Singing a Theology Lesson

Christmas is a time for miracles, and perhaps one of the greatest Christmas miracles is that each year millions of people enthusiastically sing a theology lesson set to music that commemorates a scientific invention!

John Wesley was the tireless evangelist who preached the Gospel to over 250,000 people and founded the Methodist Church. Much of Wesley’s ministry was to working-class people who felt alienated by the established Church of the day. His brother, Charles Wesley, was a gifted songwriter who realised that even illiterate peasants could grasp spiritual truths if they were set to music.

‘Hark the Herald Angels Sing,’ perhaps more than any song ever written, manages to cram the key doctrines of Christianity into three short verses.

God and sinners reconciled – Reconciliation is one of the key concepts of Soteriology – or the study of Salvation. We were, because of our sin, separated from God. But Jesus, being both fully God and fully man, bridged that gap and, by His death, reconciled us to God.

Join the triumph of the skies – It was common practice for Roman emperors and generals, after winning a military campaign, to stage a ‘Triumph’ where they marched through the streets of Rome with the captured enemy dignitaries wrapped in chains. Ephesians 4:8 says that at the Ascension Jesus “led captivity captive.” The idea of Wesley’s “triumph of the skies” is that death, hell and Satan himself are paraded in defeat because the baby of Bethlehem is now the conqueror over sin and death.

Christ the everlasting Lord – In Christology, this is called the Pre-Existence of Christ. God the Son existed for all eternity before the foundation of the universe.

Late in time behold Him come – Galatians 4:4-5 declares, “But when the fullness of time had come, God sent forth his Son, born of woman, born under the law, to redeem those who were under the law, so that we might receive adoption as sons.” Jesus was born in the fullness of time, that point in history when God had, in His perfect plan, prepared the world for His coming.

Offspring of a virgin’s womb – The virgin birth of Jesus – the only human being in history who was born of a woman, but not of a human man.

Veiled in flesh the Godhead see, Hail the Incarnate Deity – The reference here is to Colossians 2:9 “For in Christ all the fullness of the Deity lives in bodily form”.

Jesus our Emmanuel – And yet this fullness of the Triune Godhead is now dwelling with us in an intimate way. As John Calvin put it, “The Son of God became the Son of Man, so that the sons of men might become the sons of God.”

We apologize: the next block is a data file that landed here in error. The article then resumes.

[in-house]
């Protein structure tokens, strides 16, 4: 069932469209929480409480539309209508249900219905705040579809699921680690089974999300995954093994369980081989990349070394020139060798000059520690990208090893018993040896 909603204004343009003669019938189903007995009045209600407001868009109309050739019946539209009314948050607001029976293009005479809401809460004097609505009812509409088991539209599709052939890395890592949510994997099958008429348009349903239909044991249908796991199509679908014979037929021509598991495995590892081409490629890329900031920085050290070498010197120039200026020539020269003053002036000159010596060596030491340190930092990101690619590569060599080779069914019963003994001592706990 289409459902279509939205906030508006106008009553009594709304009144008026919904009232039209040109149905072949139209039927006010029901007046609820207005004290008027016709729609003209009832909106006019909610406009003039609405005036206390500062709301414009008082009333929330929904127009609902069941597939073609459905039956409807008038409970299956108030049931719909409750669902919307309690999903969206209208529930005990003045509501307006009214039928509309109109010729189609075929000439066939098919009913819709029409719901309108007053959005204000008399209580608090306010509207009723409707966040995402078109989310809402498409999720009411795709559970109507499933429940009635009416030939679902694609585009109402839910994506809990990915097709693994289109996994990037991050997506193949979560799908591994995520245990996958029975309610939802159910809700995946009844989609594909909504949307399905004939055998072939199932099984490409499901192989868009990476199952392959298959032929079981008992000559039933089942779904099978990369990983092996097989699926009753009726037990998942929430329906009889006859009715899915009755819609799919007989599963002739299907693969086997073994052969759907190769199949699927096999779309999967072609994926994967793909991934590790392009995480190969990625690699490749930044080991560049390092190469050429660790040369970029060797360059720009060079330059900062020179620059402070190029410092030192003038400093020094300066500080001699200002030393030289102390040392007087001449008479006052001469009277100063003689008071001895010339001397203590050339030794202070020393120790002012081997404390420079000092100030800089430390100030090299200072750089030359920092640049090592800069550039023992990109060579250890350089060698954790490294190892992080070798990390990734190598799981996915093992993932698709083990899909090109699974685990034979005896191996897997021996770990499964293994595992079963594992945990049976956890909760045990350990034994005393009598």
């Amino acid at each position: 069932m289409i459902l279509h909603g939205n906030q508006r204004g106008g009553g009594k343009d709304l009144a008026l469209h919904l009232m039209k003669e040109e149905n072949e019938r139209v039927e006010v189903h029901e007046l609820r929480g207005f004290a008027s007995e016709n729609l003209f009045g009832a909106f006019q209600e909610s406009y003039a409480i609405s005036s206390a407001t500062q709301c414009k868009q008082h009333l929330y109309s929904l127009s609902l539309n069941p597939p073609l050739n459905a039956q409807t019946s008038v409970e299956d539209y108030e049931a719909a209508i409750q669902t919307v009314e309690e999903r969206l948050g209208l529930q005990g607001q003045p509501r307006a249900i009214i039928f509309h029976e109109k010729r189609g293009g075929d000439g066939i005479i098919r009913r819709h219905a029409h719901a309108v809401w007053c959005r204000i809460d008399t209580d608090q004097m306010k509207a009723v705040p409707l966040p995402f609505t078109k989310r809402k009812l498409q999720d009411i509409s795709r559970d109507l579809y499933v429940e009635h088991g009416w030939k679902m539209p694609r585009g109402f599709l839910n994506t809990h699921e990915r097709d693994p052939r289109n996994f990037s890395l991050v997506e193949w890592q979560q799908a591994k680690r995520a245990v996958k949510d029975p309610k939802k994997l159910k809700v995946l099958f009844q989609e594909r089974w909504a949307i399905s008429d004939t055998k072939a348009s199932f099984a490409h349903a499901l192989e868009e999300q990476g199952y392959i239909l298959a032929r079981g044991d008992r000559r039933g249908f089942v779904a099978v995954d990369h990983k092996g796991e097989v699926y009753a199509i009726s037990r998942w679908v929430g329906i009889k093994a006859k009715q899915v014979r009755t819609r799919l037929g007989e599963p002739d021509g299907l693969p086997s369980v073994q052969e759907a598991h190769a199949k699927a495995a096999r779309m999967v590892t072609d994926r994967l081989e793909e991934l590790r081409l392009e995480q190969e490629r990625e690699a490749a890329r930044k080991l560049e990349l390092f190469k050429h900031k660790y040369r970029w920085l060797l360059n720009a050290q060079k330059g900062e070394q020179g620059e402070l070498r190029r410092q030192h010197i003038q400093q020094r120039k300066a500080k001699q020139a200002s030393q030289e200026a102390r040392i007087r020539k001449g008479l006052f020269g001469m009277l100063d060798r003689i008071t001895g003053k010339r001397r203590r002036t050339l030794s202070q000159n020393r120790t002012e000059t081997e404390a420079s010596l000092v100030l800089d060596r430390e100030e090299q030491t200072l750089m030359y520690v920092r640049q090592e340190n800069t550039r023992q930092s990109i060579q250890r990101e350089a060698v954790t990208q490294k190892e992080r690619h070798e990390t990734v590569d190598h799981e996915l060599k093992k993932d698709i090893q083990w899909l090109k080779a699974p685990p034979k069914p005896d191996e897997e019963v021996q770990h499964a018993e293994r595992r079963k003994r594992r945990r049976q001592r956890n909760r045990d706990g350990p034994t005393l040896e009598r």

Light and life to all He brings – Jesus enlightens us, opens our eyes and gives us life.

Risen with healing in His wings – Now we have some Eschatology, or study of the Last Things. This is a quote from Malachi 4:2. Jesus is coming back again in His Second Coming to judge evil and restore righteousness.

Mild He lays His glory by – This is strong doctrine indeed. The idea here is something called kenosis (Greek for ’emptying’) – that God the Son, although all-powerful and co-equal with God the Father, voluntarily took on the weakness and limitations of a human body in order to save us. This truth is best expressed in Phil 2:6-11

“Who, being in very nature God, did not consider equality with God something to be used to His own advantage; rather, He made himself nothing by taking the very nature of a servant, being made in human likeness. And being found in appearance as a man, He humbled himself by becoming obedient to death—
even death on a cross! Therefore God exalted Him to the highest place and gave Him the name that is above every name, that at the name of Jesus every knee should bow, in heaven and on earth and under the earth,
and every tongue acknowledge that Jesus Christ is Lord, to the glory of God the Father.”

Charles Wesley, in another of his great hymns, referred to this act of kenosis as “emptied Himself of all but love, and bled for Adam’s helpless race.”

Born that man no more may die – The eternal Living God was born as a mortal man so that mortal men could enjoy eternal life.

Born to raise the sons of earth – More Eschatology here. This is the great truth that, because Jesus was raised from death as the firstfuit of the resurrection of the dead, so our fragile human bodies will also one day be raised from the dead.

Born to give us second birth – All of this comes to us when we receive Jesus by faith and are born again. Being born again by faith is the very centre of the Wesley brothers’ theology.

This is no fluffy feel-good song. It’s strong doctrine! In the Nineteenth Century Charles Wesley’s words were set to Mendelssohn’s familiar tune that we all sing it to today.

There is a strange symmetry in the choice of this music. It comes from Mendelssohn’s Gutenberg cantata (written, believe it or not, to celebrate the 400th anniversary of the invention of the printing press with movable type)! Gutenberg’s printing press made the Reformation possible as Bibles and Gospel tracts were copied by the hundreds of thousands and distributed across Europe. Charles Wesley’s songs had a similar impact as they facilitated the spread of Gospel truth even among the illiterate to whom a printing press meant little.

Charles Wesley’s great Carol has become an essential part of the festive season for most of us. Each year millions of people, who would imagine that nothing in the world could be as boring or as irrelevant as a theology lesson, sing these timeless theological truths at the tops of their voices. That’s the beauty of Christmas!


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